Lake Sonoma Winery Cabernet Sauvignon Alexander Valley 2015 ($26, sample, 14.4%): Doesn’t taste especially Sonoma or Alexander Valley — just rich, overripe black fruit, lots of chocolate oak, and hardly any tannins or acidity. Which is fine, I suppose, if that’s what you’re looking for at $26.

Exem Rouge 2015 ($13, sample, 13%): Pleasant French merlot blend from Bordeaux with nothing really wrong with it, save that it’s about $8 worth of wine. Imported by Winesellers Ltd.

Concha y Toro Gran Reserva Serie Riberas Malbec 2016 ($15, sample, 13.5%): More Old World in style than one expects from Chilean wine, and especially from malbec. This red has less ripe fruit and more backbone and acidity than similar South American wines. Find this for less than $15, and you’ll be pleasantly surprised. Imported by Excelsior Wine.

Expensive wine 107: Fort Ross FRV Pinot Noir 2013

Fort Ross FRV pinot noirThe Fort Ross FRV pinot noir is a rarity from California – elegant, graceful, and varietally correct

California pinot noir is a conundrum, which is why we have movies about it, best-selling sweet versions of it, and critically acclaimed cabernet sauvignon versions of it. Mostly, the state isn’t cool and rainy enough to make a classical, varietally correct version of it. Which is where the Fort Ross FRV pinot noir comes in.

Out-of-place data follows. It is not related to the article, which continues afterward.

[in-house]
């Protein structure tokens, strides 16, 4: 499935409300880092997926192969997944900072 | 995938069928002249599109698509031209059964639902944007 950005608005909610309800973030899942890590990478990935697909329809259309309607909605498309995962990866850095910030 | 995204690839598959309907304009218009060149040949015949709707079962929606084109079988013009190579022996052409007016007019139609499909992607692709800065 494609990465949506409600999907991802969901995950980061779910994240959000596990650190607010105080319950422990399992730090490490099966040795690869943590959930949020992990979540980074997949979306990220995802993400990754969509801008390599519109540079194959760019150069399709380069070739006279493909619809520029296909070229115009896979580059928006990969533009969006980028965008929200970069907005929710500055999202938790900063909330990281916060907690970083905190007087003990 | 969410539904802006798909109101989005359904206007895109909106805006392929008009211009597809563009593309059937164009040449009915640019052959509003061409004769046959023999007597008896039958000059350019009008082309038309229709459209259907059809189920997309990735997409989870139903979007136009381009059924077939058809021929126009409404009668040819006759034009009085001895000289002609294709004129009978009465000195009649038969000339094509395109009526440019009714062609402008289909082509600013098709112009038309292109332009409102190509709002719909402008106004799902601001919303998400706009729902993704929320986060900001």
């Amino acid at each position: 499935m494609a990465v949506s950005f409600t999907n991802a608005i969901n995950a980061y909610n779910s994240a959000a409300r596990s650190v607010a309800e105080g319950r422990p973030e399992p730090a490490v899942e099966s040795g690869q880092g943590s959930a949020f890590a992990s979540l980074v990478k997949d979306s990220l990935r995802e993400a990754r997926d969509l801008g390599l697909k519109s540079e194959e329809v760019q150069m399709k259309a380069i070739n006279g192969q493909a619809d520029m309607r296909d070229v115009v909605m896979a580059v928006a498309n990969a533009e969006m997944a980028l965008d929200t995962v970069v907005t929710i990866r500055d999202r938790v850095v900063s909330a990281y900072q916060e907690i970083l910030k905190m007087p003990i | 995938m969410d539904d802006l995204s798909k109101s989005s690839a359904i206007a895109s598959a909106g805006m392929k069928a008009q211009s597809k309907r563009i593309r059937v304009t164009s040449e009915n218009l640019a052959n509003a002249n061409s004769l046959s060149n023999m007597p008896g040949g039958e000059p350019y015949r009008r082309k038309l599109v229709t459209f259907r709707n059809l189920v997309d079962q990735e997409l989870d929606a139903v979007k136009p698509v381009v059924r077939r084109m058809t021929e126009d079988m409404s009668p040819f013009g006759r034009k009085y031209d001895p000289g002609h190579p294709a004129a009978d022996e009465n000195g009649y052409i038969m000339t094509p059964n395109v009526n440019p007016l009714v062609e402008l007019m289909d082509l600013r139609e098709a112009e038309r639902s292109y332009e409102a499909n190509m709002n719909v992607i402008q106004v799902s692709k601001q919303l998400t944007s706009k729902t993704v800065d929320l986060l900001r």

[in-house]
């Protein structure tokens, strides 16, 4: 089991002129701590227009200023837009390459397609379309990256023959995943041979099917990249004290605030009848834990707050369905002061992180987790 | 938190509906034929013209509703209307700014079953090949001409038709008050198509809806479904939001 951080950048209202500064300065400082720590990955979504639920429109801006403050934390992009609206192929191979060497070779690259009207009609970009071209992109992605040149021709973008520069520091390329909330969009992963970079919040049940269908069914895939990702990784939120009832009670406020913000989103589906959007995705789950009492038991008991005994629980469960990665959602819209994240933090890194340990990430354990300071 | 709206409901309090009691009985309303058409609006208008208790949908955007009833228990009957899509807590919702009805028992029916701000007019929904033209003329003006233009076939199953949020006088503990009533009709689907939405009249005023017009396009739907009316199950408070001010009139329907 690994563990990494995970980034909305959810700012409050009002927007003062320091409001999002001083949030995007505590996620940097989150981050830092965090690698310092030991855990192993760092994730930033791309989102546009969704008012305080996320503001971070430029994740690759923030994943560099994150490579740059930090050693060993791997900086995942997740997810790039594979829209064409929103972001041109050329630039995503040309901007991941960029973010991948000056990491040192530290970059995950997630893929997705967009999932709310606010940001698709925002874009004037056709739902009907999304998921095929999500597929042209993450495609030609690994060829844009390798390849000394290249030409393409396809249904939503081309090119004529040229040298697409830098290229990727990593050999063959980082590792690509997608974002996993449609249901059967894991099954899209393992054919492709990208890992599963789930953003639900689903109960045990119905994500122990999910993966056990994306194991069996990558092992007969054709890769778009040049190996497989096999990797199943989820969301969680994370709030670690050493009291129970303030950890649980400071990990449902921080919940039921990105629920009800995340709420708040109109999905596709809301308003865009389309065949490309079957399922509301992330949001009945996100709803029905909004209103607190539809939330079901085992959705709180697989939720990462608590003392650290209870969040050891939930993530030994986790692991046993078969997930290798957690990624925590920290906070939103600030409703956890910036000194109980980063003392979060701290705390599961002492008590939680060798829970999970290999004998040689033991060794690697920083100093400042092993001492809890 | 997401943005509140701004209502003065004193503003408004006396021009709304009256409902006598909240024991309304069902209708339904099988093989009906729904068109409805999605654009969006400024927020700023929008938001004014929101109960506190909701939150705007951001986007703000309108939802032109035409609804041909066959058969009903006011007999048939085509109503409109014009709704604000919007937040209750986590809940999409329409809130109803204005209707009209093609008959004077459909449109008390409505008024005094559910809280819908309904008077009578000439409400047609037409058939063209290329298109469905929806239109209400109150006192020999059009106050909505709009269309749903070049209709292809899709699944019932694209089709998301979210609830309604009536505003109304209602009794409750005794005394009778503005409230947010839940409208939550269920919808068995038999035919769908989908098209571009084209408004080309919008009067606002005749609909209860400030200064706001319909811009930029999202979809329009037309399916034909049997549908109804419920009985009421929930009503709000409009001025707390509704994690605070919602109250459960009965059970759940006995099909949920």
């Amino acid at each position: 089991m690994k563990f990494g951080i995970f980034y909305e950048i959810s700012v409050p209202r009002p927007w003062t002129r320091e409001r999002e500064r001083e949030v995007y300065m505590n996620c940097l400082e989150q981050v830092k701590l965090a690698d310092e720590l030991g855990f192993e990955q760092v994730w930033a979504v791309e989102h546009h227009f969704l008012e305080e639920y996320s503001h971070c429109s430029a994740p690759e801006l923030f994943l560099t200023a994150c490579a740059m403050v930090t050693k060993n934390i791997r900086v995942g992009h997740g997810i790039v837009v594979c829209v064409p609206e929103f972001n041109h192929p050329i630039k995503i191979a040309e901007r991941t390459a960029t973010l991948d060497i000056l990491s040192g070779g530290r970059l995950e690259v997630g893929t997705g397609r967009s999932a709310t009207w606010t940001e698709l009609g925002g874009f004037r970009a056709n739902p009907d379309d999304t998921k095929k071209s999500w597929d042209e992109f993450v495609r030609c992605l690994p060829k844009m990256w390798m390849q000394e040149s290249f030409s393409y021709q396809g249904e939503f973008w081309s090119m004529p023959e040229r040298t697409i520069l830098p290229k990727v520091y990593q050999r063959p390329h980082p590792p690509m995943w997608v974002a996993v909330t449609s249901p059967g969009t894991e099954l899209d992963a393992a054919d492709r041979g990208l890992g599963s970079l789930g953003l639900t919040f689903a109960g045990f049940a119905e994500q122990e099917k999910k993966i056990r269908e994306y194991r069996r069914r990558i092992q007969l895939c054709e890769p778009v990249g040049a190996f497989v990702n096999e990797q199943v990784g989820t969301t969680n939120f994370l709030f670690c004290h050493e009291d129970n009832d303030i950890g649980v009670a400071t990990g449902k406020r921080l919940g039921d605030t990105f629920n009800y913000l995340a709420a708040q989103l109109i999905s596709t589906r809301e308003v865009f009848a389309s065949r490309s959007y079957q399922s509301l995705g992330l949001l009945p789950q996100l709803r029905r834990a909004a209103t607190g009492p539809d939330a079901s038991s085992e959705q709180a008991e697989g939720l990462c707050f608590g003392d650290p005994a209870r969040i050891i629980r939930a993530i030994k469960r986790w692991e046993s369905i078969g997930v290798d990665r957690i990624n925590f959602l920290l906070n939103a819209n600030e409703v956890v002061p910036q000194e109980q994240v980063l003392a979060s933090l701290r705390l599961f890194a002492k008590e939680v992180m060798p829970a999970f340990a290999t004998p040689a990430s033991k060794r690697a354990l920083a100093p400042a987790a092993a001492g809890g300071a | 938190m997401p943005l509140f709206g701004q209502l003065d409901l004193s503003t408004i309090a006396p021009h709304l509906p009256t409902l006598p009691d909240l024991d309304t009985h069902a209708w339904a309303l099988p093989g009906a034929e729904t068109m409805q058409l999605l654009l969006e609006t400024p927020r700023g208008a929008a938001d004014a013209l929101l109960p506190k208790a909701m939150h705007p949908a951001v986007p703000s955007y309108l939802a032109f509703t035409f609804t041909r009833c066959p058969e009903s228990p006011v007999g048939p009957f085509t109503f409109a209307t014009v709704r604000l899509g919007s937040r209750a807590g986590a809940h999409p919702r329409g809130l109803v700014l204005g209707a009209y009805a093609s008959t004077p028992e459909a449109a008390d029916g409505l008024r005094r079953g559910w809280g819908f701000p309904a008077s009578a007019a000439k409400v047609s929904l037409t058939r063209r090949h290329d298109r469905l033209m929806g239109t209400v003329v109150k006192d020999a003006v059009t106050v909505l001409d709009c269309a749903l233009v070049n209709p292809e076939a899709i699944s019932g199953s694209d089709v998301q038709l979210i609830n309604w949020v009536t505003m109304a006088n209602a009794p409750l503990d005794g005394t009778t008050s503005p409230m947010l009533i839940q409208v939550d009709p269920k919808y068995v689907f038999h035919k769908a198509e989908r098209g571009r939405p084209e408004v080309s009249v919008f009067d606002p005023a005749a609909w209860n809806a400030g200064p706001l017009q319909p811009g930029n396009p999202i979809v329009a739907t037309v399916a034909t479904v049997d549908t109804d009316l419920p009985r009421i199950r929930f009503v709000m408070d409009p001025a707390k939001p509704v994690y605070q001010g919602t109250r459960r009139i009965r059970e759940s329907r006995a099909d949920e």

The Fort Ross FRV pinot noir ($52, sample, 13.8%) is elegant and, in its elegance, spectacular. It’s not what one expects from California pinot nor, given the excesses of many of the best selling labels. It somehow combines New World freshness with a little Burgundian complexity, so that each part of the wine complements the other and the whole is greater than the parts. It’s balance where balance is too often lacking.

Look for forest floor aromas (not too funky), plus dark red fruit and baking spice flavors, and soft, refined tannins. The tannins, as well as the exquisitely judicious use of oak, might be the most impressive achievements. This is a California pinot noir made to express pinot noir from Fort Ross’ Sonoma terroir instead of making it to get 94 points, the soil and the climate be damned.

Highly recommended. Ready to drink now, and probably won’t age for more than several years. Enjoy it with anything pinot noir–related, from roast lamb to salmon. And, given its grace, by itself.

Wine review: Vina Fuerte 2015

vina fuerteThe new vintage of the Vina Fuerte, once a dependable $5 Spanish red, isn’t very Spanish or  worth $5

The Aldi discount grocer is famous for its cheap, quality wine in Europe. Unfortunately, we’re not getting any of that in the U.S. – as the new vintage of the Vina Fuerte sadly demonstrates.